Tax Treatment Of Travel and Subsistence – Country Money – Update

Posted in Good Advice, Our Blog, Taxation

Background

In general, employees in the construction industry do not satisfy the criteria set out for the payment of tax-free travel or subsistence payments. However, an agreement was made between the Revenue Commissioners (Revenue) and the Construction Industry Federation and the then Construction and Electrical Workers Unions to compensate employees for expenses incurred travelling varying distances to and from building sites and to cover subsistence expenses. Country money could be paid tax free where certain conditions were satisfied. The expenses were aimed to compensate site-based employees who do not have a fixed base and, in the course of their employment, perform their work duties at different locations. 

In general terms, where expenses are “wholly, exclusively and necessarily “incurred in the course of their employment, Revenue accept that expenses of travel and subsistence not exceeding €168.26 per week (known as ‘country money’) may, subject to the exclusions below, be paid tax-free to a site-based employee where such employee is employed and working at a site which is 32km or more from the employer’s base.

Employers base

The Revenue guidance includes further clarity in relation to employees in the construction and electrical contracting industries in the Dublin area. In these cases, travel and subsistence is calculated by reference to distances from the General Post Office (GPO). The GPO may be treated as the employer’s base – provided this method is used on a consistent basis.

In practical terms a company should ensure that the 32km rule is in place in all circumstances and all employees should have travelled a minimum of 32km to site to ensure tax free payment of country money.

Country money cannot be paid tax free where the employee does not incur the expense of travelling to and from the site. In these circumstances the Revenue may argue, due to the proximity of the site to the employee’s home address, he has not incurred the necessary expenses of travel and refuse to allow the payment to be made tax free. This is a strict interpretation of the guidance.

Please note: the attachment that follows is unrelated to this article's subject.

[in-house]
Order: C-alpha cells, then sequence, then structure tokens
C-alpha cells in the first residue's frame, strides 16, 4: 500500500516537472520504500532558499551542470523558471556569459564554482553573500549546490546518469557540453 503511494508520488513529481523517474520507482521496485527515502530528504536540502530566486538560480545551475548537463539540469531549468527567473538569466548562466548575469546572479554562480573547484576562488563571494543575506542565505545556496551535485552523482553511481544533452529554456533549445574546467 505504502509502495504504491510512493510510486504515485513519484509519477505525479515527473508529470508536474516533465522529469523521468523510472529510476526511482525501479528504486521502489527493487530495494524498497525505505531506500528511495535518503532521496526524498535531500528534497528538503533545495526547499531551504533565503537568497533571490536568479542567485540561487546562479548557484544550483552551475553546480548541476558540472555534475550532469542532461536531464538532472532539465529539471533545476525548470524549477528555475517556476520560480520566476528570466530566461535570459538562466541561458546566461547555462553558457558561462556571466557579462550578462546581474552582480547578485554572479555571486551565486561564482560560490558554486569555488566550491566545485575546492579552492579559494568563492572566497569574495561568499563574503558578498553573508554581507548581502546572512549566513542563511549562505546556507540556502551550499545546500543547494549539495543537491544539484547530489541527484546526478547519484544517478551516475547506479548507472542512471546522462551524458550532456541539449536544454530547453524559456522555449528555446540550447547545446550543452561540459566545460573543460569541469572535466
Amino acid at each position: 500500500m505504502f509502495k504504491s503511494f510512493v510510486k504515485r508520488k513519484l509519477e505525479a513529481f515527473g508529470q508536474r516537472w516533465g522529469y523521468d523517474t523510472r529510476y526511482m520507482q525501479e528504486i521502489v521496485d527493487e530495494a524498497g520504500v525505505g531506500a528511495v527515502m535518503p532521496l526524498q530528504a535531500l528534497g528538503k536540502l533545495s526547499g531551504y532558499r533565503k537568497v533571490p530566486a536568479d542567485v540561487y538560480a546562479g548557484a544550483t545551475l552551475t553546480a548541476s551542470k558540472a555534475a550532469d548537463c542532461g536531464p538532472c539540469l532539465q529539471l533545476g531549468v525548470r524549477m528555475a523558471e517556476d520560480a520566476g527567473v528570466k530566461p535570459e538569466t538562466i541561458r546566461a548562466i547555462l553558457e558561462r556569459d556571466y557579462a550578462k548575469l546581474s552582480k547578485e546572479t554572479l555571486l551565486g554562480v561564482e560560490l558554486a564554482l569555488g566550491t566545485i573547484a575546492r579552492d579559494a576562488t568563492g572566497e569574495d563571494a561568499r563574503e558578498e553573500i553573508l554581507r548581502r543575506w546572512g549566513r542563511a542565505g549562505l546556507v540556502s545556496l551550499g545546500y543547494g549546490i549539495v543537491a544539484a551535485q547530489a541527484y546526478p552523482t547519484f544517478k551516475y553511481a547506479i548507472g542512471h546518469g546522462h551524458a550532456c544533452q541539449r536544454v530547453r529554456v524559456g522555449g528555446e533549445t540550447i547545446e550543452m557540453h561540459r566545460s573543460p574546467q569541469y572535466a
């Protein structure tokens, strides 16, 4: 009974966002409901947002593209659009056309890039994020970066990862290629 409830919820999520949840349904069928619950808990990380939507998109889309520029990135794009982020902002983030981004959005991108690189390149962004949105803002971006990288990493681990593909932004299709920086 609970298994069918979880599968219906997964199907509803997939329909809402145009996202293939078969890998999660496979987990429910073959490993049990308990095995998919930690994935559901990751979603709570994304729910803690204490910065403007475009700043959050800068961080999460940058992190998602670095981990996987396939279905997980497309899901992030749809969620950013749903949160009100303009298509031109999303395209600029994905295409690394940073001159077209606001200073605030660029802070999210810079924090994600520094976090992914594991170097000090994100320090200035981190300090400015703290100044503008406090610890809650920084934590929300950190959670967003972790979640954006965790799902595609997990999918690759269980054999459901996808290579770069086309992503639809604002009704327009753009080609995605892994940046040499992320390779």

It is for this reason that we recommend that the 32km rule is in place in all circumstances and that employees should have travelled a minimum of 32km to site. It needs to be clear that in practice a company does not  just send employees to sites which are close in proximity to where they live but they are actually sent to sites all over Ireland.

Exclusions from tax free treatment of country money

The following specific exclusions apply, and the tax-free treatment of expenses does NOT apply where:

  • the employee is working at a site which is less than 32km from the employer’s base OR
  • the employee does not incur the expense of travelling to and from the site OR
  • the employee is provided with board and lodgings by the employer OR
  • the employee is recruited to work at one site only OR
  • the employee is ‘jobbed on site’ (i.e. where the employee is recruited at a particular site).

The general and specific exclusions on the tax-free allowance for country money must be observed carefully as, if an employer pays country money tax free in error, they will be liable for the tax on the grossed-up payment.

Records of country money paid

Any payments to employees in respect of country money must also meet Revenue requirements in respect of record keeping. The records must be of a sufficient quality and detail to clearly demonstrate the payments to each employee together with the various sites where each employee has been located at any given time in the past six years.

The employer is obliged to retain a record of the following information:

  • name and address of the employee
  • date of the journey
  • reason for the journey
  • kilometres travelled
  • starting point, destination and finishing point of the journey.

The records must be retained by the company for six years after the end of the tax year to which the records refer. This is so any queries on the legitimacy of any payment to any employee can be demonstrated to Revenue on request. In the absence of any records (or of inadequate records) to support the tracking of multisite locations of employees, Revenue may deem the payments of country money to be taxable.

Please note there may be situations where expenses, whilst incurred for bona fide business purposes, may fail to achieve Revenue’s criteria to allow them to be paid tax free.

Conclusion

We recommend that companies should complete an audit of their country money procedures and records.

If there are instances where the company fails to meet Revenue criteria to allow expenses to be paid tax free, the company should then assess its exposure to payroll taxes underpaid and make a declaration to Revenue.

If there are any queries please do not hesitate to contact Mary Blyth for clarification .

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